Parallelism Between the Qur'an and Judeo-Christian Scriptures
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The similarities between the Qur'an and previous scriptures have been noted since the advent of Islam. The Judeo-Christian tales and their Qur'anic doppelgangers, however, rarely match perfectly. A claim found in the Qur'an and other Islamic literature is that the Jews and Christians deliberately changed their scriptures to obscure the truth of the Qur'an. There is no documentary evidence in the textual traditions of those religions to support this claim, and since it would require a conspiracy of people across centuries and empires, speaking different languages and holding radically different beliefs, the claim itself is generally not taken seriously by modern scholars.
The more accepted theory is that the Qur'an borrows stories from the ancient milieu in which it arose--Christianity and Judaism of the late antique period in the near east. Contrary to the Islamic tradition, most scholars today agree that the Qur'an must have been composed in an environment in which Christian and Jewish stories were very familiar, both to the person(people) writing the Qur'an and to the audience. As such borrowings are to be expected, and in a semi-literate culture before the advent of the printing press different versions of the same story as well as mistakes in transmission from one medium to the other are also to be expected.
In such an environment it is also unsurprising that many of the stories one finds in the Qur'an do not come from the canonical books of the Christian or Jewish bibles, but often from secondary apocryphal literature which played a huge role in the spiritual life of believers in that time.
Charges of Borrowing from Within the Tradition
The Qur'an records that doubts claim of its verses that they are "tales of the ancients." According to the Islamic tradition itself these verses are all found in the Meccan Qur'an, despite the fact that some of these verses have been inserted into Medinan suras, such as Sura al-Anfal 8. The tradition indicates that the unbelievers, who spoke of the fairy-tales of the ancients in the Qur'an, were of the people of Mecca. None adopted this opinion in Medina after the migration.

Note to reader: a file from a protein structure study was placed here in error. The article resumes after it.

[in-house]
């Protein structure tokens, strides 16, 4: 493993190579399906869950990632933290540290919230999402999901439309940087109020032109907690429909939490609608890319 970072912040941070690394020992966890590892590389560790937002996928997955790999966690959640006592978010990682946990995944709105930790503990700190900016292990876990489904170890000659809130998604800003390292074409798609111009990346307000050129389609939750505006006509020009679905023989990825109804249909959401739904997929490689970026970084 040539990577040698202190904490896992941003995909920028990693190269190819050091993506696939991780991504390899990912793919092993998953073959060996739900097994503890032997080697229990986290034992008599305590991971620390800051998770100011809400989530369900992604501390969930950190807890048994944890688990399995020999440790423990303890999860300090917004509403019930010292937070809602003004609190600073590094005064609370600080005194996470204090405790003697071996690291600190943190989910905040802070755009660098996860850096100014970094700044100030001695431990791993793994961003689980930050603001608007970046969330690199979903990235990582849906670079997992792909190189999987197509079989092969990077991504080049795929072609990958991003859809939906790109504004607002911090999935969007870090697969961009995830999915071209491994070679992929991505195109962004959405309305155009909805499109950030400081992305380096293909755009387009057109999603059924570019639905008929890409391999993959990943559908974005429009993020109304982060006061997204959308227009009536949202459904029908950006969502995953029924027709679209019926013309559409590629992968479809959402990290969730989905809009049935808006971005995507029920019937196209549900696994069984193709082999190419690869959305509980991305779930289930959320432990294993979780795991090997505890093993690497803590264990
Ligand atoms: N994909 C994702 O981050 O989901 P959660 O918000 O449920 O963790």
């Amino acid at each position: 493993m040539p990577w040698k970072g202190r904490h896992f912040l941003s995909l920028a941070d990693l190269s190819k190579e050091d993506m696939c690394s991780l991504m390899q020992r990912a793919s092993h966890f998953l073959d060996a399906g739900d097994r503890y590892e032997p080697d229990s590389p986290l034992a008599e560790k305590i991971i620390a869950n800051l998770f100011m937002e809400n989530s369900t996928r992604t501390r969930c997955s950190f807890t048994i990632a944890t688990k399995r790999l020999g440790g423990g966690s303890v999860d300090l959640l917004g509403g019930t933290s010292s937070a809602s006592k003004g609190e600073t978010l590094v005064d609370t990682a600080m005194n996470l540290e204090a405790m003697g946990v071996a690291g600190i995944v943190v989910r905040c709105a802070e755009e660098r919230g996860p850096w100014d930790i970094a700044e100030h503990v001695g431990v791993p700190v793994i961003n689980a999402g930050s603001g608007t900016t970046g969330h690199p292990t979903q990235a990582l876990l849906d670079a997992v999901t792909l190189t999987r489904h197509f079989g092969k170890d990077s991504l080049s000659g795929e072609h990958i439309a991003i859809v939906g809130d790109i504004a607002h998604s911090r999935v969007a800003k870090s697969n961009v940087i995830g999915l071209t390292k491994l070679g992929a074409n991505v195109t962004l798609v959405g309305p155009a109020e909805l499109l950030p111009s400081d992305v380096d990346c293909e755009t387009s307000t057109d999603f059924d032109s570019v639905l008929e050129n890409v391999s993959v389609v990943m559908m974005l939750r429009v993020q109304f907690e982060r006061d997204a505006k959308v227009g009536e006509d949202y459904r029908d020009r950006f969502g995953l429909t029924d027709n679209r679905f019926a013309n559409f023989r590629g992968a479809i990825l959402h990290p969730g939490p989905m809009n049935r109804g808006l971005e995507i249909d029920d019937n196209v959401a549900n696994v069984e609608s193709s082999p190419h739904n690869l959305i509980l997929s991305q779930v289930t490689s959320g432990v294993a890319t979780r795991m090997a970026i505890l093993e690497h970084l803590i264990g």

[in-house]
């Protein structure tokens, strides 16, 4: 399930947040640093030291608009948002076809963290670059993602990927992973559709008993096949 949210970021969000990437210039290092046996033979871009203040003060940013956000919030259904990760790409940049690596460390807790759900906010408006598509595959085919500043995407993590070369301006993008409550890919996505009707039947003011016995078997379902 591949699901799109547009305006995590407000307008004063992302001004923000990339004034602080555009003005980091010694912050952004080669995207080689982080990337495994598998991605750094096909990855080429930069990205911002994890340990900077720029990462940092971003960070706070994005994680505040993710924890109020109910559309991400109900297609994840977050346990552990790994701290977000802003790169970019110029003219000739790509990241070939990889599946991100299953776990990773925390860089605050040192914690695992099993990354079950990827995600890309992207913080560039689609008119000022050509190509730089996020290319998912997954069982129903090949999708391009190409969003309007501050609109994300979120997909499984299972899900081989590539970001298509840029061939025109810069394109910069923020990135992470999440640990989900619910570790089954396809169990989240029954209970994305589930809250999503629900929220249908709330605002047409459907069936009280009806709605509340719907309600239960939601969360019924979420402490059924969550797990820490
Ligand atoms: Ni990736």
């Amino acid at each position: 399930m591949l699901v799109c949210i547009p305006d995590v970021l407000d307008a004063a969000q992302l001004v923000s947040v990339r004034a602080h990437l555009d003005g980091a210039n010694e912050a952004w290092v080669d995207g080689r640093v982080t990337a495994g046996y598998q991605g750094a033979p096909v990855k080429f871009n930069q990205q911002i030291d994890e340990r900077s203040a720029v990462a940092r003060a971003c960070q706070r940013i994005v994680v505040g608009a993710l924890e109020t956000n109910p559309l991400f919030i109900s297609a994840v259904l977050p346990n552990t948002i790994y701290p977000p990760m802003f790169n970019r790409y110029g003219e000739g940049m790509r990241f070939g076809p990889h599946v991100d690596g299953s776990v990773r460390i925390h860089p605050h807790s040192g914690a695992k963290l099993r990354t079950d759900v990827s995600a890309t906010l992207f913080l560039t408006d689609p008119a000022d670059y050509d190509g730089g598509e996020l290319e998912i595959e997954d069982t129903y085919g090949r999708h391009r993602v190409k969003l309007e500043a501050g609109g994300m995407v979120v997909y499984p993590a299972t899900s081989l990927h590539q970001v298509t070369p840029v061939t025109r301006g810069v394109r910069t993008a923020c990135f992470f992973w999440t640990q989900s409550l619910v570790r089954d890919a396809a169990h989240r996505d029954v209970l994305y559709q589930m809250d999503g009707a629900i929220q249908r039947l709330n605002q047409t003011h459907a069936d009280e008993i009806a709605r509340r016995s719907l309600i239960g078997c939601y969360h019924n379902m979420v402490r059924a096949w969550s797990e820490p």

A check of Maududi’s commentary confirms this. Maududi: Surah 6 - last year of the Holy Prophet's life at Makkah; Surah 8 - in 2 A. H. after the Battle of Badr; Surahs 23 & 27 - the middle stage of Prophethood at Makkah; Surah 25 - during the third stage of Prophethood at Makkah; Surah 46 - towards the end of the 10th year or in the early part of the 11th year of the Prophethood; Surah 68 - one of the earliest surahs to be revealed at Makkah; Surah 83 - in the earliest stage at Makkah.
One verse has unbelievers accussing the Qur'an of “making ancient tales written” (i.e. iktatabaha) that were recited (i.e. dictated) to him Quran 25:5. Thus, the Qur'an itself alludes to the charge of ‘borrowing’ of Biblical tales against Muhammad even in the earliest days of Islam.
The evidence that at least some of these tales of the ancients were Judeo-Christian tales and not that of the fanciful Quranic “Arabic/Arabized” fairy-tales of Jinns, Houris and the like is the context of these verses, particularly those relating to the Resurrection, and the charge that another nation had supplied these tales (meaning the Jews and possibly also Sabeans and Christians--nations such as the Byzantine Empire at the time were associated with certain religions such as Chalcedonian Christianity).